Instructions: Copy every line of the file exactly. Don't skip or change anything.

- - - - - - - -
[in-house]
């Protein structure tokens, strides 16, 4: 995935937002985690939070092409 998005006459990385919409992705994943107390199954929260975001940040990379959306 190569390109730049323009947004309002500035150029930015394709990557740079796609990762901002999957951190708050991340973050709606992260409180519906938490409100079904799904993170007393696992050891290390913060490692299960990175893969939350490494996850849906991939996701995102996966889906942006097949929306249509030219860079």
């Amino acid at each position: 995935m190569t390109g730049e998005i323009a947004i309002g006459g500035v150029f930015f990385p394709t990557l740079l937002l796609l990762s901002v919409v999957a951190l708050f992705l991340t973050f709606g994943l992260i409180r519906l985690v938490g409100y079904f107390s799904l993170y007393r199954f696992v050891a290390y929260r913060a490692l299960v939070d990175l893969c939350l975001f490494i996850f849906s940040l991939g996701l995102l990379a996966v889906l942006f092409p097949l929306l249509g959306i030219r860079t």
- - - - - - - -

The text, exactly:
[in-house]
């Protein structure tokens, strides 16, 4: 995935937002985690939070092409 998005006459990385919409992705994943107390199954929260975001940040990379959306 190569390109730049323009947004309002500035150029930015394709990557740079796609990762901002999957951190708050991340973050709606992260409180519906938490409100079904799904993170007393696992050891290390913060490692299960990175893969939350490494996850849906991939996701995102996966889906942006097949929306249509030219860079």
């Amino acid at each position: 995935m190569t390109g730049e998005i323009a947004i309002g006459g500035v150029f930015f990385p394709t990557l740079l937002l796609l990762s901002v919409v999957a951190l708050f992705l991340t973050f709606g994943l992260i409180r519906l985690v938490g409100y079904f107390s799904l993170y007393r199954f696992v050891a290390y929260r913060a490692l299960v939070d990175l893969c939350l975001f490494i996850f849906s940040l991939g996701l995102l990379a996966v889906l942006f092409p097949l929306l249509g959306i030219r860079t």